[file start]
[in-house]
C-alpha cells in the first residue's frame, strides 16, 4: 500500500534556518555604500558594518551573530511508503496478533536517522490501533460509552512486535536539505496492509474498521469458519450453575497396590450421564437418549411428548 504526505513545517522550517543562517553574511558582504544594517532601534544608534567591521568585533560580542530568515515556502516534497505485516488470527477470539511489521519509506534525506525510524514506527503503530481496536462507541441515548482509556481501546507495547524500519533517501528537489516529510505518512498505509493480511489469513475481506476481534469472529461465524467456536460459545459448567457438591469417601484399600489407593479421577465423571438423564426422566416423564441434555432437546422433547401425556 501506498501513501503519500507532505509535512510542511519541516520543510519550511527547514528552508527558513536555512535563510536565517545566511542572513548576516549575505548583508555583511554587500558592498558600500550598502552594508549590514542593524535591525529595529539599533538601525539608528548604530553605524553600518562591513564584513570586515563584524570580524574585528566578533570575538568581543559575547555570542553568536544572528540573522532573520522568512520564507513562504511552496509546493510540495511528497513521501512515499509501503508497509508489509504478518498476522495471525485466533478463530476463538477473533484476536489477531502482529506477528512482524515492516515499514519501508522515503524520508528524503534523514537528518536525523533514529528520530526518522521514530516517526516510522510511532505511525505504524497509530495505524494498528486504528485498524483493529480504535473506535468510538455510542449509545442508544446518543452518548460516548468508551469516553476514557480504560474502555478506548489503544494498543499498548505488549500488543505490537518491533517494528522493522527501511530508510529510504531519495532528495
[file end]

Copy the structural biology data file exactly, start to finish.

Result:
[in-house]
C-alpha cells in the first residue's frame, strides 16, 4: 500500500534556518555604500558594518551573530511508503496478533536517522490501533460509552512486535536539505496492509474498521469458519450453575497396590450421564437418549411428548 504526505513545517522550517543562517553574511558582504544594517532601534544608534567591521568585533560580542530568515515556502516534497505485516488470527477470539511489521519509506534525506525510524514506527503503530481496536462507541441515548482509556481501546507495547524500519533517501528537489516529510505518512498505509493480511489469513475481506476481534469472529461465524467456536460459545459448567457438591469417601484399600489407593479421577465423571438423564426422566416423564441434555432437546422433547401425556 501506498501513501503519500507532505509535512510542511519541516520543510519550511527547514528552508527558513536555512535563510536565517545566511542572513548576516549575505548583508555583511554587500558592498558600500550598502552594508549590514542593524535591525529595529539599533538601525539608528548604530553605524553600518562591513564584513570586515563584524570580524574585528566578533570575538568581543559575547555570542553568536544572528540573522532573520522568512520564507513562504511552496509546493510540495511528497513521501512515499509501503508497509508489509504478518498476522495471525485466533478463530476463538477473533484476536489477531502482529506477528512482524515492516515499514519501508522515503524520508528524503534523514537528518536525523533514529528520530526518522521514530516517526516510522510511532505511525505504524497509530495505524494498528486504528485498524483493529480504535473506535468510538455510542449509545442508544446518543452518548460516548468508551469516553476514557480504560474502555478506548489503544494498543499498548505488549500488543505490537518491533517494528522493522527501511530508510529510504531519495532528495